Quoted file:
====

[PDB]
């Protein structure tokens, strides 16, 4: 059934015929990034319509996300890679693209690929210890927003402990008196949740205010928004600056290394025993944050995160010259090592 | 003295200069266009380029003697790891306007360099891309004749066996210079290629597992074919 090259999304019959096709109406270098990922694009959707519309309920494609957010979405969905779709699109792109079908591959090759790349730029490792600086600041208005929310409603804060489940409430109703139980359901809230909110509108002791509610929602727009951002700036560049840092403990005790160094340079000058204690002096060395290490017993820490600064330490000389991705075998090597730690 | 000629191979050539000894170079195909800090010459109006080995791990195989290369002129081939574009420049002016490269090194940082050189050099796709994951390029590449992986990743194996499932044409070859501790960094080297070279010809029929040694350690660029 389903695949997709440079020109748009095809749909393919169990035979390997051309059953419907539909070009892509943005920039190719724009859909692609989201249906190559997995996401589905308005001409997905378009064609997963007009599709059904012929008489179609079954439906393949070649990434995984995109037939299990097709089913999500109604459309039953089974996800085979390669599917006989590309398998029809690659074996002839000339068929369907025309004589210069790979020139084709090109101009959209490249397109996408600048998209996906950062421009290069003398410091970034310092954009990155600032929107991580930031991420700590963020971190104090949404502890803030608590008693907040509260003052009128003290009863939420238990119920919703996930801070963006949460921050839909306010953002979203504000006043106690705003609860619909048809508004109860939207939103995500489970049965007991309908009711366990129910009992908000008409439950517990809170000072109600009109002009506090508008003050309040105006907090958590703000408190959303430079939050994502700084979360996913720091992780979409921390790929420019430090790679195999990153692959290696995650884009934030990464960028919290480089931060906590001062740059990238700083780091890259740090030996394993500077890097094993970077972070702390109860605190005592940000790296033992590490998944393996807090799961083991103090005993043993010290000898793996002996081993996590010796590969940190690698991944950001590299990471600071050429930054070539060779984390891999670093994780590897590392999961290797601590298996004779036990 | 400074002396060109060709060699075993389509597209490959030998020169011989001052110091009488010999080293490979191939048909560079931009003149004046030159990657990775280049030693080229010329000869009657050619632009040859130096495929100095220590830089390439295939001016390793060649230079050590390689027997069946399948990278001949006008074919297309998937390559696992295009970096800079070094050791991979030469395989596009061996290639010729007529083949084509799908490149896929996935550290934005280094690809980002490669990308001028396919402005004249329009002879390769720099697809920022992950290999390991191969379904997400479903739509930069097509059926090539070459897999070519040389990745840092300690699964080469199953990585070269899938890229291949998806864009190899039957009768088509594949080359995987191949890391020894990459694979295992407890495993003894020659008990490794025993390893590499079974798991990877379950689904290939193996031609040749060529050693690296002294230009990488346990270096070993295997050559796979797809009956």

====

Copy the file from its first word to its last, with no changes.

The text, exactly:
[PDB]
């Protein structure tokens, strides 16, 4: 059934015929990034319509996300890679693209690929210890927003402990008196949740205010928004600056290394025993944050995160010259090592 | 003295200069266009380029003697790891306007360099891309004749066996210079290629597992074919 090259999304019959096709109406270098990922694009959707519309309920494609957010979405969905779709699109792109079908591959090759790349730029490792600086600041208005929310409603804060489940409430109703139980359901809230909110509108002791509610929602727009951002700036560049840092403990005790160094340079000058204690002096060395290490017993820490600064330490000389991705075998090597730690 | 000629191979050539000894170079195909800090010459109006080995791990195989290369002129081939574009420049002016490269090194940082050189050099796709994951390029590449992986990743194996499932044409070859501790960094080297070279010809029929040694350690660029 389903695949997709440079020109748009095809749909393919169990035979390997051309059953419907539909070009892509943005920039190719724009859909692609989201249906190559997995996401589905308005001409997905378009064609997963007009599709059904012929008489179609079954439906393949070649990434995984995109037939299990097709089913999500109604459309039953089974996800085979390669599917006989590309398998029809690659074996002839000339068929369907025309004589210069790979020139084709090109101009959209490249397109996408600048998209996906950062421009290069003398410091970034310092954009990155600032929107991580930031991420700590963020971190104090949404502890803030608590008693907040509260003052009128003290009863939420238990119920919703996930801070963006949460921050839909306010953002979203504000006043106690705003609860619909048809508004109860939207939103995500489970049965007991309908009711366990129910009992908000008409439950517990809170000072109600009109002009506090508008003050309040105006907090958590703000408190959303430079939050994502700084979360996913720091992780979409921390790929420019430090790679195999990153692959290696995650884009934030990464960028919290480089931060906590001062740059990238700083780091890259740090030996394993500077890097094993970077972070702390109860605190005592940000790296033992590490998944393996807090799961083991103090005993043993010290000898793996002996081993996590010796590969940190690698991944950001590299990471600071050429930054070539060779984390891999670093994780590897590392999961290797601590298996004779036990 | 400074002396060109060709060699075993389509597209490959030998020169011989001052110091009488010999080293490979191939048909560079931009003149004046030159990657990775280049030693080229010329000869009657050619632009040859130096495929100095220590830089390439295939001016390793060649230079050590390689027997069946399948990278001949006008074919297309998937390559696992295009970096800079070094050791991979030469395989596009061996290639010729007529083949084509799908490149896929996935550290934005280094690809980002490669990308001028396919402005004249329009002879390769720099697809920022992950290999390991191969379904997400479903739509930069097509059926090539070459897999070519040389990745840092300690699964080469199953990585070269899938890229291949998806864009190899039957009768088509594949080359995987191949890391020894990459694979295992407890495993003894020659008990490794025993390893590499079974798991990877379950689904290939193996031609040749060529050693690296002294230009990488346990270096070993295997050559796979797809009956």